Treasury didn't show why the cuts were "either necessary for the sake of the companies' economic survival or prudent for the sake of the nation's economic recovery,"
 

Goobieman

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No, AS NOTED IN THE STORY BUT NOT THE OP:
Yes.
An adminitration official disagreed with a report that makes the administration look bad.
What a surprise.
 

The Dane

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No, the story contradicts itself:

Herbert M. Allison Jr., Treasury's assistant secretary for financial stability, said the administration's actions "not only avoided a potentially catastrophic collapse and brought needed stability to the entire auto industry, but they also saved hundreds of thousands of American jobs and gave GM and Chrysler a chance to re-emerge as viable, competitive American businesses."
 

Deuce

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That's YOUR presumption. The story says:
The bailout, not the cuts. The bailout is the reason GM still exists at all, is what I was saying.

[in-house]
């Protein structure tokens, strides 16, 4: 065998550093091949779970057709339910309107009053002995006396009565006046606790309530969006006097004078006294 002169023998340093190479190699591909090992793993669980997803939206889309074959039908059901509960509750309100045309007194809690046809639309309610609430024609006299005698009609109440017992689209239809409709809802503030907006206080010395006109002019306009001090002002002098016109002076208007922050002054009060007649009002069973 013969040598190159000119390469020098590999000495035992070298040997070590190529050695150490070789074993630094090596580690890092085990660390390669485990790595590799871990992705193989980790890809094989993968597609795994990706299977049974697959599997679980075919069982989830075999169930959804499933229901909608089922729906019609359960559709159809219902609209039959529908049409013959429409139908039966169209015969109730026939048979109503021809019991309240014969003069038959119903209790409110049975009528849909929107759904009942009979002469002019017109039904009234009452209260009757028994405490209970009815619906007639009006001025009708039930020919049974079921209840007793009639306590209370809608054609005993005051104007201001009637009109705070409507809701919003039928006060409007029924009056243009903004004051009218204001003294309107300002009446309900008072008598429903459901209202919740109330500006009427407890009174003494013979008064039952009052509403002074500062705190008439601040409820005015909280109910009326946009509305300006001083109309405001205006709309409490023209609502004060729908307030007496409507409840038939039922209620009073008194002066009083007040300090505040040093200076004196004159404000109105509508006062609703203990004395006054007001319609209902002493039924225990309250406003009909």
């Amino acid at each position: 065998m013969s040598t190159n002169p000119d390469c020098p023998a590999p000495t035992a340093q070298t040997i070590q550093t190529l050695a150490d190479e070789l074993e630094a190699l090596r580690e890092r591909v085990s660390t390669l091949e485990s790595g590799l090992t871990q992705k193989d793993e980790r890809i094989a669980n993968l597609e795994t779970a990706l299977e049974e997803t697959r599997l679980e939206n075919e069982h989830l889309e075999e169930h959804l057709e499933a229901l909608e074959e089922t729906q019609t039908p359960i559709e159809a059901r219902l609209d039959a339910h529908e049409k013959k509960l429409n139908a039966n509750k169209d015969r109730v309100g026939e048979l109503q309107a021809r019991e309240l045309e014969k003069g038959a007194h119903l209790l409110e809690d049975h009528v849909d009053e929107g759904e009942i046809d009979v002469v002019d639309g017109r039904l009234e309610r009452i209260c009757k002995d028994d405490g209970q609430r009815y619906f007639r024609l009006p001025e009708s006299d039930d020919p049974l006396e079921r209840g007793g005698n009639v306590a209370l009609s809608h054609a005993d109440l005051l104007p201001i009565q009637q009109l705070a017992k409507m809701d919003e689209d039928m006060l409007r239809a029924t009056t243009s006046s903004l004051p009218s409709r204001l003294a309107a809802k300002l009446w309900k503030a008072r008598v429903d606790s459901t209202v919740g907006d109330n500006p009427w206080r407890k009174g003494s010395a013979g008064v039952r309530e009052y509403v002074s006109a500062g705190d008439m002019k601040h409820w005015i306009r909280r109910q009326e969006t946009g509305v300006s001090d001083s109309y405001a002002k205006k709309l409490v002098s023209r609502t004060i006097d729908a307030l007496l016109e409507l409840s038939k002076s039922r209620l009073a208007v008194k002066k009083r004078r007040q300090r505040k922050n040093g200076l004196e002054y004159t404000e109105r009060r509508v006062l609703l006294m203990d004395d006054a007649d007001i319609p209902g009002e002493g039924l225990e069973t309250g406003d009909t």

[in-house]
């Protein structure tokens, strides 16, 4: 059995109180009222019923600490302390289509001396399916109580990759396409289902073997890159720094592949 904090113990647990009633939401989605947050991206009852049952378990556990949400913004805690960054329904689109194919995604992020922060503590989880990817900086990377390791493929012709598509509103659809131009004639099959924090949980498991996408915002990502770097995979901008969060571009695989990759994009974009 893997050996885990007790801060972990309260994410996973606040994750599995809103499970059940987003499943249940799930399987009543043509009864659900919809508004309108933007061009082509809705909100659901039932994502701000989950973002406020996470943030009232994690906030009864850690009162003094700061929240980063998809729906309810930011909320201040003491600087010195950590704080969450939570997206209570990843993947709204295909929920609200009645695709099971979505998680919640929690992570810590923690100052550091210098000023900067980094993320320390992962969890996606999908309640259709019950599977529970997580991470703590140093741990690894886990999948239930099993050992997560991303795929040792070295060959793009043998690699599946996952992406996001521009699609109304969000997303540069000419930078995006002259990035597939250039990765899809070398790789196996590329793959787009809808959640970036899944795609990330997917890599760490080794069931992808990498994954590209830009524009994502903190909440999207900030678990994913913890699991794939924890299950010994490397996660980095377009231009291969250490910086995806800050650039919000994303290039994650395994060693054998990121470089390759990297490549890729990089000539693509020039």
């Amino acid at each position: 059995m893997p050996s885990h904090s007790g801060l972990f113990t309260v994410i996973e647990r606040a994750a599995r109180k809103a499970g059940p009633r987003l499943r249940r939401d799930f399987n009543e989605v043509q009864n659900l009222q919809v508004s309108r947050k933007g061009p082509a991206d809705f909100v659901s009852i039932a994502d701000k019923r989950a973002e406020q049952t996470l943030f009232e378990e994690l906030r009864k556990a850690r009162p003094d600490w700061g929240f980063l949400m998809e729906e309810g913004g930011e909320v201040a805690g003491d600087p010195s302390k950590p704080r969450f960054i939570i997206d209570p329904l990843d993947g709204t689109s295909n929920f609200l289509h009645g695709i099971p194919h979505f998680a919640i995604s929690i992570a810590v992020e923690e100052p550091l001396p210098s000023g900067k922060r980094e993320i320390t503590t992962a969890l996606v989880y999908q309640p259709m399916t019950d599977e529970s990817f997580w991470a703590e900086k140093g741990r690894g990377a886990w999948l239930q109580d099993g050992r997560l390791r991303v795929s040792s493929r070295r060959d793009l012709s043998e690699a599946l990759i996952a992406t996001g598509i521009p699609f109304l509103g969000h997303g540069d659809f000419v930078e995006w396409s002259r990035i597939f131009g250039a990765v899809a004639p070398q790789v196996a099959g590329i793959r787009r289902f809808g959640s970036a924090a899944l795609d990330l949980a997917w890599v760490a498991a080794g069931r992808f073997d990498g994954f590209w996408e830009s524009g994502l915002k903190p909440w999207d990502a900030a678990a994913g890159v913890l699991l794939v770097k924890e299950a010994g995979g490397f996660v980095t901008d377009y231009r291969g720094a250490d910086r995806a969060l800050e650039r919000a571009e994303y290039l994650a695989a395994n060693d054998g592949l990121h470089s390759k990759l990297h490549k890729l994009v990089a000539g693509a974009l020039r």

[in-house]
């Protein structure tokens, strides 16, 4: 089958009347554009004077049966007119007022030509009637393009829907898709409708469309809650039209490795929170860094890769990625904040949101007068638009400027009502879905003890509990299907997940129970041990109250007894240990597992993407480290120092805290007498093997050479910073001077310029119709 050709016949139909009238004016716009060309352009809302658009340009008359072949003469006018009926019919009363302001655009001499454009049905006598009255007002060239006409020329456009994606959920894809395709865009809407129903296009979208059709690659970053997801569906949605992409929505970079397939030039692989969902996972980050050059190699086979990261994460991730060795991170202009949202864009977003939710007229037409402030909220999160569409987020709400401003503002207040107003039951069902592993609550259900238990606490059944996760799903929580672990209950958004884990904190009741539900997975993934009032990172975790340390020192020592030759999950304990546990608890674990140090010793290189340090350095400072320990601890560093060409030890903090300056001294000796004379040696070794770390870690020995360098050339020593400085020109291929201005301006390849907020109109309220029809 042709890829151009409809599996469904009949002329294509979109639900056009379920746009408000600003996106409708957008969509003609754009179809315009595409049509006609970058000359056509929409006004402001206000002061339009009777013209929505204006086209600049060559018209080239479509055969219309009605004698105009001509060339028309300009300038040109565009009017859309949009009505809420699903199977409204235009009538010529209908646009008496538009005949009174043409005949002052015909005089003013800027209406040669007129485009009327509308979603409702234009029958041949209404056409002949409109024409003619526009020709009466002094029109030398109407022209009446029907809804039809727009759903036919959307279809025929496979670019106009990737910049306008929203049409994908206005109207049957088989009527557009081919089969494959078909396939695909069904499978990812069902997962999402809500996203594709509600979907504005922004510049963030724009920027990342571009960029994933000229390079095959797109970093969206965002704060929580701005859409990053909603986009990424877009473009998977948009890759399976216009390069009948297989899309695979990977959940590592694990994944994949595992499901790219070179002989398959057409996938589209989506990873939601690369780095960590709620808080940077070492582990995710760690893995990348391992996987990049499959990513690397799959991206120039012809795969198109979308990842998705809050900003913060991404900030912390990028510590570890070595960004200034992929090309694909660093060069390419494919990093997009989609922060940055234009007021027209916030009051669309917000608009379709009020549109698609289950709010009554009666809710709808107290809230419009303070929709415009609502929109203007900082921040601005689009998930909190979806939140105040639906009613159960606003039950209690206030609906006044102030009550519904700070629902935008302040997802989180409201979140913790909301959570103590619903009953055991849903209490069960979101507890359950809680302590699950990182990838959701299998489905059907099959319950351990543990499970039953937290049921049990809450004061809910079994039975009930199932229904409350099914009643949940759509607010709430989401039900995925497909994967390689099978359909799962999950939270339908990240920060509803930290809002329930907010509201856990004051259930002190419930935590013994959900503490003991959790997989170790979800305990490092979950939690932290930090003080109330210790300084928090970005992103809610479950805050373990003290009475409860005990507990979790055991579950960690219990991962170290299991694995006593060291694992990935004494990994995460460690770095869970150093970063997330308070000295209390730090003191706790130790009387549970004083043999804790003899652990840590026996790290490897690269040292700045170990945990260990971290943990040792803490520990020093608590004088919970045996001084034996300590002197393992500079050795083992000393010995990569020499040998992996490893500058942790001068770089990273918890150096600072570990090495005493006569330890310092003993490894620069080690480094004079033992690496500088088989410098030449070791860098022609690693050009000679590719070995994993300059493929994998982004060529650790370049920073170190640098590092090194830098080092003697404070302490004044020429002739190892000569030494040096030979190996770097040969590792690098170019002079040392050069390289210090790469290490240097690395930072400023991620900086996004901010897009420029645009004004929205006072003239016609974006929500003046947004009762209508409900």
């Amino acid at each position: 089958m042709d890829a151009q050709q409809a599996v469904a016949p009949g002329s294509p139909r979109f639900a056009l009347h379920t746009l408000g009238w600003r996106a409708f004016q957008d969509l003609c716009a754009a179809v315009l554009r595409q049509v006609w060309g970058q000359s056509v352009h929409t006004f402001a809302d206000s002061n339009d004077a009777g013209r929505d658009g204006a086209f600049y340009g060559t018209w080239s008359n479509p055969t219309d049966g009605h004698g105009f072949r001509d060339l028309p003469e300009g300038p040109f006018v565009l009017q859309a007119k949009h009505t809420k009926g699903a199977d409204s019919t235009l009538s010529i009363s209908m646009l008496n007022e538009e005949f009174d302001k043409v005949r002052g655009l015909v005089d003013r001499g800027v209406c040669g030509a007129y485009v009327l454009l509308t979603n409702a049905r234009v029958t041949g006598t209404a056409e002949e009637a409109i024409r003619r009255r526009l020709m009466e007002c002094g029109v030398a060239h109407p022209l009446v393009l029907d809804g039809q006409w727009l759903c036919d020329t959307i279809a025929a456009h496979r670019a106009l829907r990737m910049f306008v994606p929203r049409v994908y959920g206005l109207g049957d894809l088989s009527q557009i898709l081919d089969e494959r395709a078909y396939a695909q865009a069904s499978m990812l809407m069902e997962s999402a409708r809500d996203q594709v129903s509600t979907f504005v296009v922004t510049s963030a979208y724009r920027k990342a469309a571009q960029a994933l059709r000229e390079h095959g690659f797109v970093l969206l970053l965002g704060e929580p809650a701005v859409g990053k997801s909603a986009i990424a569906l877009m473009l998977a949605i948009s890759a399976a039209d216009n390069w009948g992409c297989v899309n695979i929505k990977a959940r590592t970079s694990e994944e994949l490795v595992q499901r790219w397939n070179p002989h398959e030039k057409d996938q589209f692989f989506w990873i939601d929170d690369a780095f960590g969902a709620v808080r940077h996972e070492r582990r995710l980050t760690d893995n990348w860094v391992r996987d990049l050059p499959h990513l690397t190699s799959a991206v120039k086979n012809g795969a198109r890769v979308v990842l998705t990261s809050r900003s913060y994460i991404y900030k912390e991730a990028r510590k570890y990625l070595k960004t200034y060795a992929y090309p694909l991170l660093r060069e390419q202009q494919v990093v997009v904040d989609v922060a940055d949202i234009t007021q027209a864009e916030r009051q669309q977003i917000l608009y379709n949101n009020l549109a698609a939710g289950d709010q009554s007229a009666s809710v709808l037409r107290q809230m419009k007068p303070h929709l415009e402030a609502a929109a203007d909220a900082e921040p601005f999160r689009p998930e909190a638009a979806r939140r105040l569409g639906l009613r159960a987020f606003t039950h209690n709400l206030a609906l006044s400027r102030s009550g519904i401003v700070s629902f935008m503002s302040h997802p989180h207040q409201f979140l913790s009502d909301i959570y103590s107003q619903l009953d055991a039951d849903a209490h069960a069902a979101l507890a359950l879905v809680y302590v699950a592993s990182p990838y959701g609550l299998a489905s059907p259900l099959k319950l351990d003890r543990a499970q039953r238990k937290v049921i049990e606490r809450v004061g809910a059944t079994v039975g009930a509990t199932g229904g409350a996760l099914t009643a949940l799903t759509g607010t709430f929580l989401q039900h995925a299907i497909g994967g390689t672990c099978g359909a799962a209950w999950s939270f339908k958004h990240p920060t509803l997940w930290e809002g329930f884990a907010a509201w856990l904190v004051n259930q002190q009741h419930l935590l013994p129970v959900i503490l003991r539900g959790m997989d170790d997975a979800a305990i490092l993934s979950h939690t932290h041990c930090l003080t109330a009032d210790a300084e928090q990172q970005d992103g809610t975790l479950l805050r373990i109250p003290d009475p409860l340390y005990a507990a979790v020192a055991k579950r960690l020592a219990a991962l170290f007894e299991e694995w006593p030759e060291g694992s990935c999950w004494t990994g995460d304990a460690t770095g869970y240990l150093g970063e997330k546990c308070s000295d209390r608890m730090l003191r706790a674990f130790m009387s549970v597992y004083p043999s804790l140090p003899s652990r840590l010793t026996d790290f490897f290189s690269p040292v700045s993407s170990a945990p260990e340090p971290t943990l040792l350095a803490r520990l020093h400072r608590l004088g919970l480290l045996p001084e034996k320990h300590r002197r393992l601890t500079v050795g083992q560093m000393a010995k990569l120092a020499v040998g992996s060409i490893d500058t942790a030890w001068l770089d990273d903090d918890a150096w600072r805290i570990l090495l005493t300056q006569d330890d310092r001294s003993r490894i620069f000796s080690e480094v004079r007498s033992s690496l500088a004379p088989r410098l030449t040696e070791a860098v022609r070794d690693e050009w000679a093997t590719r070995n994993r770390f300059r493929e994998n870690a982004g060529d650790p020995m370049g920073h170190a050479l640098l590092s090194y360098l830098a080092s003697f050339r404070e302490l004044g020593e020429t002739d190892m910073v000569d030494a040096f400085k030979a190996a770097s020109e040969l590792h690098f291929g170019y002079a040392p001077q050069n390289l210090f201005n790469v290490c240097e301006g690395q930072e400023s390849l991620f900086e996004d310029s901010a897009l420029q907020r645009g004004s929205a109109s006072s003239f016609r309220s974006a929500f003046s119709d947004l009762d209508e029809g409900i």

But yes, if these particular job cuts were truly unnecessary then it was a bad decision. But somebody saying so doesn't necessarily make it so.
 

Goobieman

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No, the story contradicts itself:
In so far as the charge was answered by an adminitration official disagreed with a report that makes the administration look bad.
 

Goobieman

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The bailout, not the cuts. The bailout is the reason GM still exists at all, is what I was saying.
10-4.

But yes, if these particular job cuts were truly unnecessary then it was a bad decision. But somebody saying so doesn't necessarily make it so.
Do you have a specific reason to question the credibility of the group or or the accuracy of its conclusion?
 
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The Dane